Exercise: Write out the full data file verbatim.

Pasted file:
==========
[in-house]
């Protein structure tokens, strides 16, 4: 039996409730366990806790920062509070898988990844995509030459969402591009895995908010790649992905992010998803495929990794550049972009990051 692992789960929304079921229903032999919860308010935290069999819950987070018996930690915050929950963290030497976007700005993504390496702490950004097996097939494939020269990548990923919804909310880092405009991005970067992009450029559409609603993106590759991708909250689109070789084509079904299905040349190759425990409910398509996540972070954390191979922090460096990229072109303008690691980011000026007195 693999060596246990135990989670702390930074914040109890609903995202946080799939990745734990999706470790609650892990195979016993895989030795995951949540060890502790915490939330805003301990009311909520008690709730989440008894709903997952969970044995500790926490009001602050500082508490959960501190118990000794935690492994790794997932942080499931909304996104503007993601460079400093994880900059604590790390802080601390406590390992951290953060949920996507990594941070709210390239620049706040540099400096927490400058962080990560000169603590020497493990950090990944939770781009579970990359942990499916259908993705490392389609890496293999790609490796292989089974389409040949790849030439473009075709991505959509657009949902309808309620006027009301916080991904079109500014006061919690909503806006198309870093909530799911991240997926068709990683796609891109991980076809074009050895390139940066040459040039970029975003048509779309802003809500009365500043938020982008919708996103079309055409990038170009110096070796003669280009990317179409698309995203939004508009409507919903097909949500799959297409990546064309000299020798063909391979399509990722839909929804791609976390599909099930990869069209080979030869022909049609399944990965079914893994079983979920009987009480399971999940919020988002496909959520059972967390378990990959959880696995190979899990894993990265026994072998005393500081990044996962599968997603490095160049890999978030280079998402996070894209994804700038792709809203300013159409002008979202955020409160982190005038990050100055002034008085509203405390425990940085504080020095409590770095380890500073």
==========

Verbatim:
[in-house]
């Protein structure tokens, strides 16, 4: 039996409730366990806790920062509070898988990844995509030459969402591009895995908010790649992905992010998803495929990794550049972009990051 692992789960929304079921229903032999919860308010935290069999819950987070018996930690915050929950963290030497976007700005993504390496702490950004097996097939494939020269990548990923919804909310880092405009991005970067992009450029559409609603993106590759991708909250689109070789084509079904299905040349190759425990409910398509996540972070954390191979922090460096990229072109303008690691980011000026007195 693999060596246990135990989670702390930074914040109890609903995202946080799939990745734990999706470790609650892990195979016993895989030795995951949540060890502790915490939330805003301990009311909520008690709730989440008894709903997952969970044995500790926490009001602050500082508490959960501190118990000794935690492994790794997932942080499931909304996104503007993601460079400093994880900059604590790390802080601390406590390992951290953060949920996507990594941070709210390239620049706040540099400096927490400058962080990560000169603590020497493990950090990944939770781009579970990359942990499916259908993705490392389609890496293999790609490796292989089974389409040949790849030439473009075709991505959509657009949902309808309620006027009301916080991904079109500014006061919690909503806006198309870093909530799911991240997926068709990683796609891109991980076809074009050895390139940066040459040039970029975003048509779309802003809500009365500043938020982008919708996103079309055409990038170009110096070796003669280009990317179409698309995203939004508009409507919903097909949500799959297409990546064309000299020798063909391979399509990722839909929804791609976390599909099930990869069209080979030869022909049609399944990965079914893994079983979920009987009480399971999940919020988002496909959520059972967390378990990959959880696995190979899990894993990265026994072998005393500081990044996962599968997603490095160049890999978030280079998402996070894209994804700038792709809203300013159409002008979202955020409160982190005038990050100055002034008085509203405390425990940085504080020095409590770095380890500073």